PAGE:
At the January 21 ground-breaking ceremony for the new 16,800 square-foot Health Science Center building, three television cameras were carefully aimed at College officials, representatives of two U.S. senators, Q & D Construction spokespersons and the president of the TMCC Student Nurses' Association.
A certificate of recognition was presented to TMCC by Mary Skau, regional representative of Senator Harry Reid, commemorating the historic occasion.
Katie Pace, regional representative for Senator Dean Heller, also presented a certificate at the podium.
"There’s a shortage of nurses, and we need more staff, more folks interested in the field," Pace said. "And if people are educated locally, there’s a better chance they’ll stay in Nevada."
TMCC President, Dr. Maria Sheehan reinforced these sentiments in her remarks, including citing a nursing shortage of 4,500 empty positions in the region. The new facility will allow the addition of a new cohort of 32 student nurses per year in the Nursing Program.
"We currently have at least 32 students in each of the four semesters; so, a total of four cohorts at all times," said Jody Covert, Director of Nursing at TMCC. "We graduate up to 64 each year, fall and spring."
Gerald Smith, Director of the Nell J. Redfield Foundation, presented thoughtful observations about how individuals, organizations and TMCC serve the community. Gretchen Alt Sawyer, Executive Director of the TMCC Foundation, coordinated the event and acted as master of ceremonies.
Penelope Burke, president of the TMCC MSJ Student Nurses' Association, spoke at the podium about a life of helping people. She quoted a writer who described the career of nursing as a passionate calling to care for others that is so deep, it is like a mania.
"I can attest to this mania that seems to attract so many of us to nursing; in fact, my friends and family thought I was crazy when I gave up a successful career to pursue this dream," said Burke. "I, on the other hand, think the crazy ones are those not drawn to a profession that has such a profound impact on people’s lives."
Nursing students first graduated from the College in 1974
A simply-dressed, elegant woman positioned herself humbly at the back of the crowded assembly, quietly taking in all of the events, and finally spoke with a student intern at a reception after the official ceremony.
Deloris Middlebrooks, Ed.D., joined the nursing faculty at TMCC, then Western Nevada Community College, in 1973. Only two professors in that discipline had preceded her, founding the program: Leslie Sheehan and Bernice Mathews. Mathews went on to serve in the Nevada Senate from 1995 until 2010.
Students seeking to enter the nursing field, she said, often had worked at the casinos, and wanted to better their lives. Most were women, and many were raising a family or were widows. It was a considerable challenge to take on the rigorous studies demanded of nursing students.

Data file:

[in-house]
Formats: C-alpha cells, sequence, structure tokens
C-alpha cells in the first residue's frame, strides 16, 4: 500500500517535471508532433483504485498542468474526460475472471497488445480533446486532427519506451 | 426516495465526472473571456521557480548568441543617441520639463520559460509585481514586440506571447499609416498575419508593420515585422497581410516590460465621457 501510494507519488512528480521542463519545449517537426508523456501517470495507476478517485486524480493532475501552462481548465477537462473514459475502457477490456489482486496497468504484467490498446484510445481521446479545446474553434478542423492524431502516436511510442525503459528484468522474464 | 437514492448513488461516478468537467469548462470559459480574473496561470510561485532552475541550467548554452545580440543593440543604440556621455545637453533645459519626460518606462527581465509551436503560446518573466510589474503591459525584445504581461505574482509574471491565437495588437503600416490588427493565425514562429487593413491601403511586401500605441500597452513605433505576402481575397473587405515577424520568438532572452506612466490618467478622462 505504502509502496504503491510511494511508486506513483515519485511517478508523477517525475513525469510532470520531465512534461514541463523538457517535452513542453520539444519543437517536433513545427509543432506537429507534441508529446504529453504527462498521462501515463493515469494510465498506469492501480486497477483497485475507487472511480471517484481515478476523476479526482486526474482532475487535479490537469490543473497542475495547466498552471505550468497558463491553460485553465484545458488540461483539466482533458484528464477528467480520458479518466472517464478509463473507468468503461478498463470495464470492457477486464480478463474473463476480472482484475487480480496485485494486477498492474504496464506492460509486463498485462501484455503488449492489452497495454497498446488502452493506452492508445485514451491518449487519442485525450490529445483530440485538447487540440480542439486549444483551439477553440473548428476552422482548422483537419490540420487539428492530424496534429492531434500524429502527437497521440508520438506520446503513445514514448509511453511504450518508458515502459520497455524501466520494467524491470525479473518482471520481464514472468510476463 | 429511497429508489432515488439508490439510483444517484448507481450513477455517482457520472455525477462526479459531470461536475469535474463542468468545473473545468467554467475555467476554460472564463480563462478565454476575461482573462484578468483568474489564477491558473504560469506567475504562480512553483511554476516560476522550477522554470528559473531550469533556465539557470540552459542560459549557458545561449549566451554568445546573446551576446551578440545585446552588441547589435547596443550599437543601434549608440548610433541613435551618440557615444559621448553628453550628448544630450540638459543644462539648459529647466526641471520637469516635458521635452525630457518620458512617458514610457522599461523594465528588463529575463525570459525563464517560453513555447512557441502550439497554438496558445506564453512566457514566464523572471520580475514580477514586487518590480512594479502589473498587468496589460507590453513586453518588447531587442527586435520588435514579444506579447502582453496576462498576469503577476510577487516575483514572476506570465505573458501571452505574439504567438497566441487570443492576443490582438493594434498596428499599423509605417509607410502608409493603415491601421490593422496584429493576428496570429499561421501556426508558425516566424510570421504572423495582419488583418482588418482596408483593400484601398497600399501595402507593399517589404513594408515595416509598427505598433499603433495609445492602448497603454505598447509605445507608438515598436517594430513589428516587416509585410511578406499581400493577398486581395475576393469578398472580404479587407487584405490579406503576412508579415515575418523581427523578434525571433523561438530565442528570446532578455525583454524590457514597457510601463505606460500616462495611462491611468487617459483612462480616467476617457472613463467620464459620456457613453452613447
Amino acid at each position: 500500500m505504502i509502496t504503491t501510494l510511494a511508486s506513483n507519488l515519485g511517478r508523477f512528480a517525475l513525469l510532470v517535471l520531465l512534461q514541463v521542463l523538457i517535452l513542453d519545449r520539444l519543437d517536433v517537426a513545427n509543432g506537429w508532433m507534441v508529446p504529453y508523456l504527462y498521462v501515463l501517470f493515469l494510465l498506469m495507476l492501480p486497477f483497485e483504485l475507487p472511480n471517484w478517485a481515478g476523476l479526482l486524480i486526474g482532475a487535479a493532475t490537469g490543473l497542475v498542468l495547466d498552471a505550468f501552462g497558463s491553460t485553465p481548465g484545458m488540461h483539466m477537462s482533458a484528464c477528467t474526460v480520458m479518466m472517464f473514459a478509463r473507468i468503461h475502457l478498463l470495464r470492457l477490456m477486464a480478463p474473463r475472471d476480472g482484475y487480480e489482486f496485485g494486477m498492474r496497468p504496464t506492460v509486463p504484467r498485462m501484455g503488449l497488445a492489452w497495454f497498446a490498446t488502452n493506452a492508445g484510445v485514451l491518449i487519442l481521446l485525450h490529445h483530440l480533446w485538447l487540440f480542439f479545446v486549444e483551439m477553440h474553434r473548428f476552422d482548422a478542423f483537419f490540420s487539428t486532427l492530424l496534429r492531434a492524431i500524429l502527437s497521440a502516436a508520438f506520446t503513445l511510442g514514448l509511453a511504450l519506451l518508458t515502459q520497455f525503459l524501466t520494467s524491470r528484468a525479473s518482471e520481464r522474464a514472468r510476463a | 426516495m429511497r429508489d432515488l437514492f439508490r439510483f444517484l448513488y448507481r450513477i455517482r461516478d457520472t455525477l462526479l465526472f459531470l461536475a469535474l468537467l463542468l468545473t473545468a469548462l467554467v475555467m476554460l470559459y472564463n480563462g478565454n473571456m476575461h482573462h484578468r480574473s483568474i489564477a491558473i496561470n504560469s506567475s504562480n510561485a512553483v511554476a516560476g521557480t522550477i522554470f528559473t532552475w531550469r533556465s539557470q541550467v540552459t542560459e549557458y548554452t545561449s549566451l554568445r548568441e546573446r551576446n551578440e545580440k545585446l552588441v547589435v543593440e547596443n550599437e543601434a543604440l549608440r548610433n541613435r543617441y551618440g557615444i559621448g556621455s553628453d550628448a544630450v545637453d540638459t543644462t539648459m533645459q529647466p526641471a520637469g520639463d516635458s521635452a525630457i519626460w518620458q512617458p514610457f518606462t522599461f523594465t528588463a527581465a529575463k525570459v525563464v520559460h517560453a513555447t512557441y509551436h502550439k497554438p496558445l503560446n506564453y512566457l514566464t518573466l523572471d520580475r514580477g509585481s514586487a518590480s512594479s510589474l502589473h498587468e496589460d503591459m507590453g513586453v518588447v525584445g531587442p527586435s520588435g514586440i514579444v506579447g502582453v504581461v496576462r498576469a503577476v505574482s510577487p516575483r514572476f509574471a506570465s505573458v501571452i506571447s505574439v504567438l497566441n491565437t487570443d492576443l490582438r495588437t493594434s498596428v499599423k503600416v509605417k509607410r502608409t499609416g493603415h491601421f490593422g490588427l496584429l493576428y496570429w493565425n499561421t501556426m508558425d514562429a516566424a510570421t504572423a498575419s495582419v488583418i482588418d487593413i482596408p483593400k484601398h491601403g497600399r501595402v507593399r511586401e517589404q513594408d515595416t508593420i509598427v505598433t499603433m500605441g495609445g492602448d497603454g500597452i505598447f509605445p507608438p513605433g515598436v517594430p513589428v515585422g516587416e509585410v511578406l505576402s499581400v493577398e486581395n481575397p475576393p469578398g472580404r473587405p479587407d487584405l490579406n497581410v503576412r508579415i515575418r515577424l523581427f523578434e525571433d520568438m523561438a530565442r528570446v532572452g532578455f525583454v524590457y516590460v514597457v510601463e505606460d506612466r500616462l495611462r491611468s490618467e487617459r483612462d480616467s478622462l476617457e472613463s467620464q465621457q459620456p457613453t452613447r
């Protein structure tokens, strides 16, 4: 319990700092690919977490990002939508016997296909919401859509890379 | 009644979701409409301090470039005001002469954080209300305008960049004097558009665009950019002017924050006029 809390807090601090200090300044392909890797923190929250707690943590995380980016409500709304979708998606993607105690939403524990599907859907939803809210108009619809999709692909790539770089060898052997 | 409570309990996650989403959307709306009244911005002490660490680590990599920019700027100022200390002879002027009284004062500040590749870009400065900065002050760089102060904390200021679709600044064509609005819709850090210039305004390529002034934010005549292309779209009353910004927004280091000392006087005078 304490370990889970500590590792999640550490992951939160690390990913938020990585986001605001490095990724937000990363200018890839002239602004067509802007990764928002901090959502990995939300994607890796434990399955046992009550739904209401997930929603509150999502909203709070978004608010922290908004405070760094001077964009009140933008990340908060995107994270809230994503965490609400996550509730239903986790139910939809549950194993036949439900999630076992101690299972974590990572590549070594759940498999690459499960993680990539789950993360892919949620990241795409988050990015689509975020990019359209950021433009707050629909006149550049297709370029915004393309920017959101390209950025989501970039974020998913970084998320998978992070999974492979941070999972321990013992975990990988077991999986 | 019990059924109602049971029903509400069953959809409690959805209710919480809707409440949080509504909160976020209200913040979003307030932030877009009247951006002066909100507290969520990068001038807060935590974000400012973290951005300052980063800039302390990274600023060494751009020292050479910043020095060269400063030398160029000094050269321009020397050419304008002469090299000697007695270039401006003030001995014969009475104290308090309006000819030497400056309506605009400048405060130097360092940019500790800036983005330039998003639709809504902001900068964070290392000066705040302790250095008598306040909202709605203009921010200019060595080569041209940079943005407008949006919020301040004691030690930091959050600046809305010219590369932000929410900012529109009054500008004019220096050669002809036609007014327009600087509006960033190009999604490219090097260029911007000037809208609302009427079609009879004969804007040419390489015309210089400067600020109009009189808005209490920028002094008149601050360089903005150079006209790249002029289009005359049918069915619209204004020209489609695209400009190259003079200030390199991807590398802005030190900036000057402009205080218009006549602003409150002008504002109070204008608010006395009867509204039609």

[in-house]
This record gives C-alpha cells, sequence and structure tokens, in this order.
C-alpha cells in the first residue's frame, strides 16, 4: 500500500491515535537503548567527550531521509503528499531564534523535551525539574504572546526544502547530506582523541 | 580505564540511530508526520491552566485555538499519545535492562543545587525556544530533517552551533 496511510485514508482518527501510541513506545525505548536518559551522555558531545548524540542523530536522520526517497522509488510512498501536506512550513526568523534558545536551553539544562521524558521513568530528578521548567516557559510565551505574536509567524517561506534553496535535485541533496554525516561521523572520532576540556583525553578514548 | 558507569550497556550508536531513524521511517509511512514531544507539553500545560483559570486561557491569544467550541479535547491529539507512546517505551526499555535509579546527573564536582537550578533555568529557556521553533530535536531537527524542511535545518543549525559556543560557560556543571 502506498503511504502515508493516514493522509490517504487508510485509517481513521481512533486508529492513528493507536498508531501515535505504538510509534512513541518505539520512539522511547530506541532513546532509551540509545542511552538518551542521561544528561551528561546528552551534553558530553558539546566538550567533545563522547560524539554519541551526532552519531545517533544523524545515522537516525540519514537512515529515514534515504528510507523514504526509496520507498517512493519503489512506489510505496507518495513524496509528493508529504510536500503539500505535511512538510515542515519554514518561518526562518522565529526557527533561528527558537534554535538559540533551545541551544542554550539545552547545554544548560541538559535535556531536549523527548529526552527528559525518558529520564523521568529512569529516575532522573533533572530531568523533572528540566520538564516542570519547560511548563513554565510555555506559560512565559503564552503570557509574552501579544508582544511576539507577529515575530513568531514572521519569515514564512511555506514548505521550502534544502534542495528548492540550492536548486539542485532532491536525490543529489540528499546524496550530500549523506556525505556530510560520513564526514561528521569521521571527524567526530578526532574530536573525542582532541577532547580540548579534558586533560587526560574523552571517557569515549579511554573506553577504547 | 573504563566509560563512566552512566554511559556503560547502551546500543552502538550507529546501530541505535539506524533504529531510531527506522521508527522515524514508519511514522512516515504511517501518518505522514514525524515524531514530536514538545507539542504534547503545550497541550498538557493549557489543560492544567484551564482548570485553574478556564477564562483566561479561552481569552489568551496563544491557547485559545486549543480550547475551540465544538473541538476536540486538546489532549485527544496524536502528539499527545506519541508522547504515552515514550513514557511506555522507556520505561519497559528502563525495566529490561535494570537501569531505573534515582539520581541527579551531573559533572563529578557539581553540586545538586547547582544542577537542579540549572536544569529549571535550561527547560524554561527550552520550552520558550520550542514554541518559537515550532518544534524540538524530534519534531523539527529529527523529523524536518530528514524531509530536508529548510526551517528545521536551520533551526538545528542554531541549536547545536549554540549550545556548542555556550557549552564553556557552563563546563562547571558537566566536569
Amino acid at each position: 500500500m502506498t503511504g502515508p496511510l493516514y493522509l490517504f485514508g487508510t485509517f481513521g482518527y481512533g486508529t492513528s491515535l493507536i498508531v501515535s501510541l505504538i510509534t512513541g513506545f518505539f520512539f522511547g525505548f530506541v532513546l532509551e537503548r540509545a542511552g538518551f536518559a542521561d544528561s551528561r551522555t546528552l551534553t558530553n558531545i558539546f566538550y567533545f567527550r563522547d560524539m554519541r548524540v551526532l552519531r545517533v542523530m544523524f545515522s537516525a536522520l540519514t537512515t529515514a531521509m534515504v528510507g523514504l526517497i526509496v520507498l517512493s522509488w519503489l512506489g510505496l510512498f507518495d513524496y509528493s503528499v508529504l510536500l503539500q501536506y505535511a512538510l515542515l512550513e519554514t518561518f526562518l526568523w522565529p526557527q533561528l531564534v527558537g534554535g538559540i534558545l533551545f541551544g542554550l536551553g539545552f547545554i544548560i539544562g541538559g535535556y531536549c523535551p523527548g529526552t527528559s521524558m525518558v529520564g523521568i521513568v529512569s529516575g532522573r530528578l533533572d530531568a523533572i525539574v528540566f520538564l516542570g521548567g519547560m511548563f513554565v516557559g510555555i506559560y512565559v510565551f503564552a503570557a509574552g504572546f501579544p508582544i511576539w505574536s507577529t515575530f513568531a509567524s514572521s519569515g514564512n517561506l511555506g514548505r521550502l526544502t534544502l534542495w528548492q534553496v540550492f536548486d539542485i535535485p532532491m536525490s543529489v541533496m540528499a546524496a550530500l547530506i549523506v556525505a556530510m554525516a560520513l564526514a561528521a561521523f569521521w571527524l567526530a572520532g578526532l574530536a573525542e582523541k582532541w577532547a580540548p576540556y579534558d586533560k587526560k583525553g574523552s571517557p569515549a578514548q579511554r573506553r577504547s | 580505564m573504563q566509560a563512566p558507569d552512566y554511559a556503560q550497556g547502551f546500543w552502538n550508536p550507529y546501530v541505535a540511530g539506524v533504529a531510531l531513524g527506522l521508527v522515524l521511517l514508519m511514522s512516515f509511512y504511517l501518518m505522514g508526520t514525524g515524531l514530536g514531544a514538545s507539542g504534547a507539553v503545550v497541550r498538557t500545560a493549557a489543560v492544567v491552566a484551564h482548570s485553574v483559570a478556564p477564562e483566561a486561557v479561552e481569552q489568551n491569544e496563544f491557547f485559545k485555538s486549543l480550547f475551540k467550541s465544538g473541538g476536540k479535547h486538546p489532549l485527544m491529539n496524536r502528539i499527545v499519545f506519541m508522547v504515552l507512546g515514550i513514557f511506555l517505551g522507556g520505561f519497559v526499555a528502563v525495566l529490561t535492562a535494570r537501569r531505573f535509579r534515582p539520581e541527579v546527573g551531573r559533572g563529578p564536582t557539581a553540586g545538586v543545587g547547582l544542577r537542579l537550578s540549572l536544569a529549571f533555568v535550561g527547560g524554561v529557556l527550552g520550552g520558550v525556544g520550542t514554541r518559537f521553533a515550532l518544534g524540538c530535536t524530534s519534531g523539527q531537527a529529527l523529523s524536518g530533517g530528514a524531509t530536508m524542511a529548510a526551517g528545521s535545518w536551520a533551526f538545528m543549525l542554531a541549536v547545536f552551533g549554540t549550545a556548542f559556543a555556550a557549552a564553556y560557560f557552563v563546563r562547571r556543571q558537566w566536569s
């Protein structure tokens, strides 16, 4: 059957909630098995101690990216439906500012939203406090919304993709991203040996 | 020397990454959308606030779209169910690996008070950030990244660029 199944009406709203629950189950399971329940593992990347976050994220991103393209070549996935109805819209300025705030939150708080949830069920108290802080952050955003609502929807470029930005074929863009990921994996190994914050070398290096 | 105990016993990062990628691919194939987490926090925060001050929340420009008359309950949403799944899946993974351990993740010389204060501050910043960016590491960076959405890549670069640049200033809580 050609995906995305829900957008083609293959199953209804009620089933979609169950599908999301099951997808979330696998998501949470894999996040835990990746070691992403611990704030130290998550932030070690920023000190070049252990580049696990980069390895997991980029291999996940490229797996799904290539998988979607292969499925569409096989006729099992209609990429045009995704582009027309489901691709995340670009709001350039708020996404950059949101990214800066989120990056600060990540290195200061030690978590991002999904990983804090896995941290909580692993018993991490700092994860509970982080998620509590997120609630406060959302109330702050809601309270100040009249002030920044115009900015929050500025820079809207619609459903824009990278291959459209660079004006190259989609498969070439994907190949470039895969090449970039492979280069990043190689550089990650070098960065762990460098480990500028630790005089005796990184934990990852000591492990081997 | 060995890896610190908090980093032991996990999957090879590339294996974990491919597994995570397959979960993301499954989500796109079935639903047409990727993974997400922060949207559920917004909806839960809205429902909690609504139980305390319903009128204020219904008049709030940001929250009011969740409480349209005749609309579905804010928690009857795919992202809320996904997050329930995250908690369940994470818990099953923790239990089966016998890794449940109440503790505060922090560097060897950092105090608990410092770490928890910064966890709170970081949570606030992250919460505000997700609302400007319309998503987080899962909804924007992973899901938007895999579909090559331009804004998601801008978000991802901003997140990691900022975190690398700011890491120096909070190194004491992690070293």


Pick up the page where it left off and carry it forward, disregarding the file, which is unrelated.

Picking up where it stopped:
"I liked the excitement and adventure of these students to go into nursing," Middlebrooks said.
She said that there were such a great number of fulfilling aspects of being a nursing professor that she was hard-pressed to name merely one or two. One of the parts she treasures is the feeling that a nursing professor touches the future in a practical, tangible way.
"You know they’re going into a profession where they’re taking care of people – they may be taking care of me or my family," Middlebrooks said.
Retirement in 1994 was forced upon her by the tough and painful opponent of rheumatoid arthritis; not because she wanted to stop teaching. Middlebrooks recalls the first day of the school year following her retirement, thinking through what those first sessions would be like for the new students. She speaks articulately with clear and fiery large blue eyes directly to a listener, barely blinking.
"I loved it," Middlebrooks said. "I loved my work. I love TMCC."
A bigger, comprehensive facility further expands an already thriving nursing program
The new building enlarges the current facility from 25,000 square-feet to approximately 41,800 square-feet by connecting to the new building with an interior walkway. It will host a 4,200 square-foot nursing lab, lab storage, two classrooms, a library, student dressing room, four advanced simulation rooms and two meeting rooms.
Four high-tech simulation mannequins are able to exhibit a pulse and measurable heart rate, can cough and sweat, said Joy Alverson, lead simulation coordinator. Students will be able to insert an IV or Foley catheter. Mannequins are programmed to talk, although instructors can also speak through them via remote microphone. Two baby mannequins will represent infants at two different stages of development, and the acquisition of a child mannequin is planned, she said.
Another significant benefit with the new facility is consolidation of all nursing classes under one roof, instead of split between two campus locations.
"Nursing is a team effort and you must learn to collaborate with your colleagues in order to better save lives," said Burke. "I am so excited to see us break ground today on the new Health Science building. I believe that this new building will transform the MSJ Nursing Program, allowing for more collaboration amongst faculty and students, providing dedicated space for planning community volunteer projects, and creating a home for alumni to return to and share experiences."
A retired nursing professor, Linda Saunders, drove Middlebrooks to attend the groundbreaking ceremony because she knew how much it would mean to her. And it meant a lot.
"The attitude of the faculty is that we want the students to succeed," Middlebrooks said. "I think that has not gotten lost in the growth. TMCC sees itself as serving the community."